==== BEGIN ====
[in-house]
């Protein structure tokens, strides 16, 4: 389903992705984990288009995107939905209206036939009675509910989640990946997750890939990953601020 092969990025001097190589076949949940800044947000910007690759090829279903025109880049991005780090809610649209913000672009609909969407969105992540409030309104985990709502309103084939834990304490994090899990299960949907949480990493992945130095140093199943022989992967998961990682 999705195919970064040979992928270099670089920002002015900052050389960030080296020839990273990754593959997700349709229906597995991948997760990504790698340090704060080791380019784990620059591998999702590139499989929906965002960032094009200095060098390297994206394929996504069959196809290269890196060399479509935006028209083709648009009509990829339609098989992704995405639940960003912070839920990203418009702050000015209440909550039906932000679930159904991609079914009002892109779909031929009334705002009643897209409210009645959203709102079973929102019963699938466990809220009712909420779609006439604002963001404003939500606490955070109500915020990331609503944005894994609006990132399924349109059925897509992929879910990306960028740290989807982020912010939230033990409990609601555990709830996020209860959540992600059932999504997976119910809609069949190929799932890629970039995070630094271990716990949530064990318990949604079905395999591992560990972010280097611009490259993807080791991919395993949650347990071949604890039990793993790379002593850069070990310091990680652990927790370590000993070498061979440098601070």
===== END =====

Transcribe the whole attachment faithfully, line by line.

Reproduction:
[in-house]
């Protein structure tokens, strides 16, 4: 389903992705984990288009995107939905209206036939009675509910989640990946997750890939990953601020 092969990025001097190589076949949940800044947000910007690759090829279903025109880049991005780090809610649209913000672009609909969407969105992540409030309104985990709502309103084939834990304490994090899990299960949907949480990493992945130095140093199943022989992967998961990682 999705195919970064040979992928270099670089920002002015900052050389960030080296020839990273990754593959997700349709229906597995991948997760990504790698340090704060080791380019784990620059591998999702590139499989929906965002960032094009200095060098390297994206394929996504069959196809290269890196060399479509935006028209083709648009009509990829339609098989992704995405639940960003912070839920990203418009702050000015209440909550039906932000679930159904991609079914009002892109779909031929009334705002009643897209409210009645959203709102079973929102019963699938466990809220009712909420779609006439604002963001404003939500606490955070109500915020990331609503944005894994609006990132399924349109059925897509992929879910990306960028740290989807982020912010939230033990409990609601555990709830996020209860959540992600059932999504997976119910809609069949190929799932890629970039995070630094271990716990949530064990318990949604079905395999591992560990972010280097611009490259993807080791991919395993949650347990071949604890039990793993790379002593850069070990310091990680652990927790370590000993070498061979440098601070």